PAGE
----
Improving Twitter's Follow Mania
I’m fascinated by the follower/following dynamics of Twitter. There’s no formal protocol for any of the platform’s social norms, but stick around long enough, and you start to understand the informal ones. It’s good form to follow someone back if they follow you. Unfollowing someone can be perceived as a slight so serious that it would’ve been better to never have followed the person in the first place. Don’t follow too many people because following too many people with too few followers of your own is a bad look.
The rules change for so-called “influencers” who have ratios that demonstrate the power law distributions in audience capture that emerge inherently on social platforms. While most users have tiny follower counts in the 10s, 100s, or maybe 1000s, influencers can have as many as 5+ orders of magnitude more, with the follow counts of the likes of Barack Obama, Justin Bieber, and Katy Perry ranging in the 100s of millions. Unlike with their closer peers, Twitter users follow influencers not expecting to be followed back, and help amplify their signals to the outer reaches of social space.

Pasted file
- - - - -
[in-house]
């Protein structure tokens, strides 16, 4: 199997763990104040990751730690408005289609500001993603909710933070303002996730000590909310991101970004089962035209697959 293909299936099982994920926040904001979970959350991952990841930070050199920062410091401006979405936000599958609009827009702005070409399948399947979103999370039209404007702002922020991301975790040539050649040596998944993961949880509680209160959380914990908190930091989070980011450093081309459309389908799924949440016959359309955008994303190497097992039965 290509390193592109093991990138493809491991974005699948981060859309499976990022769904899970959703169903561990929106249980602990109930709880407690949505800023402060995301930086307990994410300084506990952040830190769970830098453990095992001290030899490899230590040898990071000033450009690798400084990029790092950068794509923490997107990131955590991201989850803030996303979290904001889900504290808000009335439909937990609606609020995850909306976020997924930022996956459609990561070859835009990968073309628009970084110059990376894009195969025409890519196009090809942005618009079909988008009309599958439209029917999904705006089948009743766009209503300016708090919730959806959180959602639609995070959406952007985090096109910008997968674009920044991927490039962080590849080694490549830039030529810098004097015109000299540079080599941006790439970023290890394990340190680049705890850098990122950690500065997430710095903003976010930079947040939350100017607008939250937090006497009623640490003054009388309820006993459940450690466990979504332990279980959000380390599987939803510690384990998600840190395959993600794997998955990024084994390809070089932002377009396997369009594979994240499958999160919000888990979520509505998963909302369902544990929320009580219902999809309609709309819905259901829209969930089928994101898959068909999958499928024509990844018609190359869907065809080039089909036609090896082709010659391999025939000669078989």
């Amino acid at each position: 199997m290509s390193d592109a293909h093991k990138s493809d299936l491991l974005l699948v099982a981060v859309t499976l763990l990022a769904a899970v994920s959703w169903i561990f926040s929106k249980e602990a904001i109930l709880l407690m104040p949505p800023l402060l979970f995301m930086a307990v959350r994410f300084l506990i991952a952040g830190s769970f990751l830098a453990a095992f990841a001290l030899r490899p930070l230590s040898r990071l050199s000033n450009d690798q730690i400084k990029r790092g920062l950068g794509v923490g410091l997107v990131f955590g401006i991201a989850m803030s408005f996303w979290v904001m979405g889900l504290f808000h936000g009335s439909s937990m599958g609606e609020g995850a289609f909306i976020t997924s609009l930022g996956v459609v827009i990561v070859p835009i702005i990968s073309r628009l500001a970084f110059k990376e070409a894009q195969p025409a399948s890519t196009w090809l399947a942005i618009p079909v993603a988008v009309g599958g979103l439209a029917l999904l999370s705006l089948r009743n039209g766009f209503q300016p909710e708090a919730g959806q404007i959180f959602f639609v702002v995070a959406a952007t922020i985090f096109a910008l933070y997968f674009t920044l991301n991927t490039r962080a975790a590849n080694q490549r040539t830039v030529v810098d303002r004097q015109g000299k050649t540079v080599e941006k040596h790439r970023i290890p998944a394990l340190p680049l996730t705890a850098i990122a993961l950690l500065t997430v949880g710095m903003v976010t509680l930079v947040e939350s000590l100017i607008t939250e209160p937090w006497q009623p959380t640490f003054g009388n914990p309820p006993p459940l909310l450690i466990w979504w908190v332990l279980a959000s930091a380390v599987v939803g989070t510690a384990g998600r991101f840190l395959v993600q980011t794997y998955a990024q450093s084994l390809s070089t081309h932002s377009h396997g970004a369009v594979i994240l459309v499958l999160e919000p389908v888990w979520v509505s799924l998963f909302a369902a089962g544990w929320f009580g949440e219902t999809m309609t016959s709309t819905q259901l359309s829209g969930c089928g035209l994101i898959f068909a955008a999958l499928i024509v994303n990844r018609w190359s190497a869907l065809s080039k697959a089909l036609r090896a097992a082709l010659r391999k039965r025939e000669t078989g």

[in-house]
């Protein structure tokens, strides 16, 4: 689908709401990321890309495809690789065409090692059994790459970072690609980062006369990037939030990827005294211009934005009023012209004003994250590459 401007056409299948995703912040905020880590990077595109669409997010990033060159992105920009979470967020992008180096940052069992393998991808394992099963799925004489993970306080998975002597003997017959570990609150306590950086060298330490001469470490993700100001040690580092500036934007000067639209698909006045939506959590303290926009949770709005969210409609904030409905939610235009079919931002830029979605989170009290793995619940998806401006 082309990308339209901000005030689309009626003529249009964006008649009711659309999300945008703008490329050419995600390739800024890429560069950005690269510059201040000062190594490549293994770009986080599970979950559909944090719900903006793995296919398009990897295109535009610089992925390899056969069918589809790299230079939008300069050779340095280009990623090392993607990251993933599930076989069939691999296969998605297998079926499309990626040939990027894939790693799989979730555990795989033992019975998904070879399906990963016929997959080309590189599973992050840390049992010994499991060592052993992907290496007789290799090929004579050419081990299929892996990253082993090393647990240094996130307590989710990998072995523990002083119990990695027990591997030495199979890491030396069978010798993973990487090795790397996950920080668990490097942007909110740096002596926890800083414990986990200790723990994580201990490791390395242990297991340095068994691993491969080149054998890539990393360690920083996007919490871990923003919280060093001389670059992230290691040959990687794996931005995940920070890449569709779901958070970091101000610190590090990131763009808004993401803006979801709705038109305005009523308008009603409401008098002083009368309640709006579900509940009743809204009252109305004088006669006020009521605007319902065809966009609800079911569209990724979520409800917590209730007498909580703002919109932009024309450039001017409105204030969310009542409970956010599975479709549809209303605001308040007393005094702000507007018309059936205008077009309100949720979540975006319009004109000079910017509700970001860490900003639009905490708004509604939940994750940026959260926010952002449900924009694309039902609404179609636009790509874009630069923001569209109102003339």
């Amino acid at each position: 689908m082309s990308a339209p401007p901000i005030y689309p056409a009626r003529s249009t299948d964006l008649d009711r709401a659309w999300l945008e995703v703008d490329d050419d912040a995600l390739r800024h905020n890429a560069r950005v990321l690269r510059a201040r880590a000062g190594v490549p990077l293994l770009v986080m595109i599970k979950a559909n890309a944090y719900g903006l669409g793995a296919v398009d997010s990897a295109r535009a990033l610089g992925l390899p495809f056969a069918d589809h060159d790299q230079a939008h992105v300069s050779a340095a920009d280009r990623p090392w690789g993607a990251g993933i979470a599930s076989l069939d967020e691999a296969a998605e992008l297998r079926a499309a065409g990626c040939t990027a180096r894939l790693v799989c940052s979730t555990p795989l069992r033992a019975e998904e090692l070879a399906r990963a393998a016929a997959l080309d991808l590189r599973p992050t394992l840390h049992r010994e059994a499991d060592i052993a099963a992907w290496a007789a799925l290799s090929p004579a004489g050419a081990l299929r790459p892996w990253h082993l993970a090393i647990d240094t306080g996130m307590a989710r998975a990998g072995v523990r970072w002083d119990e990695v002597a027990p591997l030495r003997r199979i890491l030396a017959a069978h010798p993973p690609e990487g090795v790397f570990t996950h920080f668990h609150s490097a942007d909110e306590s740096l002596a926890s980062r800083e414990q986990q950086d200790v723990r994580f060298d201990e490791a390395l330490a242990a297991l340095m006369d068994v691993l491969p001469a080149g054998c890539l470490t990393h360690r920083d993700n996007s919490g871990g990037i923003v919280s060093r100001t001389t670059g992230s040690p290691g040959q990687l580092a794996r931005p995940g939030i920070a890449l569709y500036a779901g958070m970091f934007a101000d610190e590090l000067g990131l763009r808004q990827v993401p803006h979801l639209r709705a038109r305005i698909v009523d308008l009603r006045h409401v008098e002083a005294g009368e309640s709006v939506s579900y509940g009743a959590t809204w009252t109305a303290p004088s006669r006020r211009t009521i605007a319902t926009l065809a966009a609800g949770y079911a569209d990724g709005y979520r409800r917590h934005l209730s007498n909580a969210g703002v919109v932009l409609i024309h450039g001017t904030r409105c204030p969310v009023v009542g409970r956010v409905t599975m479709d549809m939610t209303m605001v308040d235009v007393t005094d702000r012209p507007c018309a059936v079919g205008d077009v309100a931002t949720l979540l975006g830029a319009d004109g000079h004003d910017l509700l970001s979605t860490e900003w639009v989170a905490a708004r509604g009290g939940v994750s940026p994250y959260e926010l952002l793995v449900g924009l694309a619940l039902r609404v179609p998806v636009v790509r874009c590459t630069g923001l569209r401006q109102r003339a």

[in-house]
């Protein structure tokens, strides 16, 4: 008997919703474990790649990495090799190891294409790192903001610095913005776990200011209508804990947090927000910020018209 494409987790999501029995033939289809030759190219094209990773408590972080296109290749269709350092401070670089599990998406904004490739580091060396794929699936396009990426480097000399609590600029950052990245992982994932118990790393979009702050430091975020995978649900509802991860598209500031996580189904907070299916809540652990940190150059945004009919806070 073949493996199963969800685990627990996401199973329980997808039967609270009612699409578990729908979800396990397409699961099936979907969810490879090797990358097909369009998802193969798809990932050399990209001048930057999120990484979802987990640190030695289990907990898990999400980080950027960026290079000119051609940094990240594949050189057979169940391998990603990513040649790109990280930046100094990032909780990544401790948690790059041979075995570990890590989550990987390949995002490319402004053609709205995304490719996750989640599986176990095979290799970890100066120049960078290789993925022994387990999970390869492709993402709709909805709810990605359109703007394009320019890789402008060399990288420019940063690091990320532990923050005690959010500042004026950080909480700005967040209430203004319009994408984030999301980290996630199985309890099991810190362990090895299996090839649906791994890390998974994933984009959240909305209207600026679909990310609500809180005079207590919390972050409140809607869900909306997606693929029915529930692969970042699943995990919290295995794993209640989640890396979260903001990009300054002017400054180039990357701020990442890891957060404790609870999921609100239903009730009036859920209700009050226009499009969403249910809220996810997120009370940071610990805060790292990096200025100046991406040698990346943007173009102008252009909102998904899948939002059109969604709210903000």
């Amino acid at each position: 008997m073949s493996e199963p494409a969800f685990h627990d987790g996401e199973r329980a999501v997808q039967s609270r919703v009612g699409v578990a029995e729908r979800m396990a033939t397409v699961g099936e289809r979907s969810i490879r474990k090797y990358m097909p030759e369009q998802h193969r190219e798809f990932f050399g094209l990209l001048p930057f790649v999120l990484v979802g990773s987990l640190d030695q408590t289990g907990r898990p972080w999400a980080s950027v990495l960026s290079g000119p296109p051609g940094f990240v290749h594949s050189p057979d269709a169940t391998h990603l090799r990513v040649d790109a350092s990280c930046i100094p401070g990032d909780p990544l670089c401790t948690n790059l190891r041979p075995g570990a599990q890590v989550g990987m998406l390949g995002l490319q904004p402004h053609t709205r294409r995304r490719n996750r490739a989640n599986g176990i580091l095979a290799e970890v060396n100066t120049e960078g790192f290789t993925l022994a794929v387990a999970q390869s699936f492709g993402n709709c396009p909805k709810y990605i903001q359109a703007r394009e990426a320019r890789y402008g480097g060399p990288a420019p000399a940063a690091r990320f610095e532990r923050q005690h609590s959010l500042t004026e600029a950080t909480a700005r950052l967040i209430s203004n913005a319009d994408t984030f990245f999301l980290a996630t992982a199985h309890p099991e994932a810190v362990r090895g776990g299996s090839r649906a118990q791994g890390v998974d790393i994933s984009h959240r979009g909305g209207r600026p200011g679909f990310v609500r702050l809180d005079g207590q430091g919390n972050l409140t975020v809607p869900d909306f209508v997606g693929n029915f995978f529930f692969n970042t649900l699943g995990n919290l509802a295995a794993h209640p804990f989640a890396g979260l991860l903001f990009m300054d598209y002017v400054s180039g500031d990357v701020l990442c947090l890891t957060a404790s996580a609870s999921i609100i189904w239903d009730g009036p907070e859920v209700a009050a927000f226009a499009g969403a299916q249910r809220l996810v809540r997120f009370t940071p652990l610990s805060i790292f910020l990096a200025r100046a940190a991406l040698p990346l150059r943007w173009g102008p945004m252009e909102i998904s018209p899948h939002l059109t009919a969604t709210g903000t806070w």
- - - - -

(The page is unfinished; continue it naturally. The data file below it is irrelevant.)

Especially where Twitter is concerned, this system leads to profoundly unhealthy behavior. Leaving aside the platform’s more serious problem of sowing division and outrage, people obsess over their follower numbers, and make follow decisions not by the quality of the content users produce, but how it will look both in terms of their own follower count and who those users are. Normal users follow their friends, and the influencers who embody an ideological alignment that reflects their own, but only to the point where it doesn’t make their ratio too disproportionate. Influencers don’t follow anyone at all (or if they do, only other influencers) because it’s a bad look to follow plebs, and it might make the other plebs jealous.
Is there a better way? Yes. And some of the fixes are surprisingly simple.
I’m a relatively new entrant to Instagram, having used it for the first time ever about five months ago 1. On the surface, the following/follower system is basically the same, but there’s an important twist – it’s really hard to check whether someone follows you back. There are ways to do it, but the platform’s made a deliberate choice to obfuscate this information as much possible. Unlike Twitter, there’s no
follows you badge under a person’s profile to make it easy.
This turns out to be a really good decision. Instead of users agonizing over how many followers they have and carefully following only the people who followed protocol by following them, they follow accounts that produce content they like. There are exceptions of course (notably new users will probably be carefully tracking every single follower they have), but in general people don’t worry about it as much. Once you following/follower counts are in the hundreds, it’s not worth the effort diving in the lists to micromanage unfollows. This leads to subtle benefits: